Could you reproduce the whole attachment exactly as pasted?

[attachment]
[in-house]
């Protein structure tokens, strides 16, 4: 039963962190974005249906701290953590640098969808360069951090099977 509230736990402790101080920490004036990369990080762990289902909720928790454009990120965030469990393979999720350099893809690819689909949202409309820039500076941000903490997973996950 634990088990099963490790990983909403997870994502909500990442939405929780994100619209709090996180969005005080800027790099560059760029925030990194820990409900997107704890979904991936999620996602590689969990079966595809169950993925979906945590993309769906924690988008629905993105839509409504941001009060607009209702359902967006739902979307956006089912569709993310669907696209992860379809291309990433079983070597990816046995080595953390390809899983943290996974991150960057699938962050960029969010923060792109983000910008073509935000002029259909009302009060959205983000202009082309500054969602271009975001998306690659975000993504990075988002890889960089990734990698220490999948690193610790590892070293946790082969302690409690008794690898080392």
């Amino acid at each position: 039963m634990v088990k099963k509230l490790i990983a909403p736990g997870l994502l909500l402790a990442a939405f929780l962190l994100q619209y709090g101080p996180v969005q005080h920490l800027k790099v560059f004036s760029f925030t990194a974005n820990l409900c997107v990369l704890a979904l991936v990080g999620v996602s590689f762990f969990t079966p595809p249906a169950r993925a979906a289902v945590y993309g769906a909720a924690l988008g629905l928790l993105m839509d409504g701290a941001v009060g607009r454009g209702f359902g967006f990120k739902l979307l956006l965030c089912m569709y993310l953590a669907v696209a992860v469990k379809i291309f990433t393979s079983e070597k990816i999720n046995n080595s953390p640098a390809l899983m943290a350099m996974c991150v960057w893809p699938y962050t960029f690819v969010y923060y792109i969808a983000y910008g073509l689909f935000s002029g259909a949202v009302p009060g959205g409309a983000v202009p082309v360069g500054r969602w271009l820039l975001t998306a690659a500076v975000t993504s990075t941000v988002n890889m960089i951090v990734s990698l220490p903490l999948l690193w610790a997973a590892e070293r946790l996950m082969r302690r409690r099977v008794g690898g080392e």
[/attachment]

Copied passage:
[in-house]
């Protein structure tokens, strides 16, 4: 039963962190974005249906701290953590640098969808360069951090099977 509230736990402790101080920490004036990369990080762990289902909720928790454009990120965030469990393979999720350099893809690819689909949202409309820039500076941000903490997973996950 634990088990099963490790990983909403997870994502909500990442939405929780994100619209709090996180969005005080800027790099560059760029925030990194820990409900997107704890979904991936999620996602590689969990079966595809169950993925979906945590993309769906924690988008629905993105839509409504941001009060607009209702359902967006739902979307956006089912569709993310669907696209992860379809291309990433079983070597990816046995080595953390390809899983943290996974991150960057699938962050960029969010923060792109983000910008073509935000002029259909009302009060959205983000202009082309500054969602271009975001998306690659975000993504990075988002890889960089990734990698220490999948690193610790590892070293946790082969302690409690008794690898080392």
């Amino acid at each position: 039963m634990v088990k099963k509230l490790i990983a909403p736990g997870l994502l909500l402790a990442a939405f929780l962190l994100q619209y709090g101080p996180v969005q005080h920490l800027k790099v560059f004036s760029f925030t990194a974005n820990l409900c997107v990369l704890a979904l991936v990080g999620v996602s590689f762990f969990t079966p595809p249906a169950r993925a979906a289902v945590y993309g769906a909720a924690l988008g629905l928790l993105m839509d409504g701290a941001v009060g607009r454009g209702f359902g967006f990120k739902l979307l956006l965030c089912m569709y993310l953590a669907v696209a992860v469990k379809i291309f990433t393979s079983e070597k990816i999720n046995n080595s953390p640098a390809l899983m943290a350099m996974c991150v960057w893809p699938y962050t960029f690819v969010y923060y792109i969808a983000y910008g073509l689909f935000s002029g259909a949202v009302p009060g959205g409309a983000v202009p082309v360069g500054r969602w271009l820039l975001t998306a690659a500076v975000t993504s990075t941000v988002n890889m960089i951090v990734s990698l220490p903490l999948l690193w610790a997973a590892e070293r946790l996950m082969r302690r409690r099977v008794g690898g080392e």